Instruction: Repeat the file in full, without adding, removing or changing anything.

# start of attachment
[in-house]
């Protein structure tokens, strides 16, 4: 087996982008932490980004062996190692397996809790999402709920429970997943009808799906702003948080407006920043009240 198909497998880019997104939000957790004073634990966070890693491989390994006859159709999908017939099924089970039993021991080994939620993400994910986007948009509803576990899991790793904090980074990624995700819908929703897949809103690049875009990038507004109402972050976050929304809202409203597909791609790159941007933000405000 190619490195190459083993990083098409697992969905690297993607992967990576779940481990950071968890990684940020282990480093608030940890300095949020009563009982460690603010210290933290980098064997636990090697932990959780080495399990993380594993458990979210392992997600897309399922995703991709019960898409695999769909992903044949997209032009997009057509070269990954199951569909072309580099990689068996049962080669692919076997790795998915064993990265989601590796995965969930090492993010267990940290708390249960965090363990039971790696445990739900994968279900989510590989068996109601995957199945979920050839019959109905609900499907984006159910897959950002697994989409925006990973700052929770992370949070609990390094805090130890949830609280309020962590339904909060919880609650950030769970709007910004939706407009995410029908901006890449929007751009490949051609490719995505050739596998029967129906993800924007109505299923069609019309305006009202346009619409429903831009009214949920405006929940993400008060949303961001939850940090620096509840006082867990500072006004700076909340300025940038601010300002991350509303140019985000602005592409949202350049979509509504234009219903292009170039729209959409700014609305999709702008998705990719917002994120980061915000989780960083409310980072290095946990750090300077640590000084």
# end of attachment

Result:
[in-house]
């Protein structure tokens, strides 16, 4: 087996982008932490980004062996190692397996809790999402709920429970997943009808799906702003948080407006920043009240 198909497998880019997104939000957790004073634990966070890693491989390994006859159709999908017939099924089970039993021991080994939620993400994910986007948009509803576990899991790793904090980074990624995700819908929703897949809103690049875009990038507004109402972050976050929304809202409203597909791609790159941007933000405000 190619490195190459083993990083098409697992969905690297993607992967990576779940481990950071968890990684940020282990480093608030940890300095949020009563009982460690603010210290933290980098064997636990090697932990959780080495399990993380594993458990979210392992997600897309399922995703991709019960898409695999769909992903044949997209032009997009057509070269990954199951569909072309580099990689068996049962080669692919076997790795998915064993990265989601590796995965969930090492993010267990940290708390249960965090363990039971790696445990739900994968279900989510590989068996109601995957199945979920050839019959109905609900499907984006159910897959950002697994989409925006990973700052929770992370949070609990390094805090130890949830609280309020962590339904909060919880609650950030769970709007910004939706407009995410029908901006890449929007751009490949051609490719995505050739596998029967129906993800924007109505299923069609019309305006009202346009619409429903831009009214949920405006929940993400008060949303961001939850940090620096509840006082867990500072006004700076909340300025940038601010300002991350509303140019985000602005592409949202350049979509509504234009219903292009170039729209959409700014609305999709702008998705990719917002994120980061915000989780960083409310980072290095946990750090300077640590000084």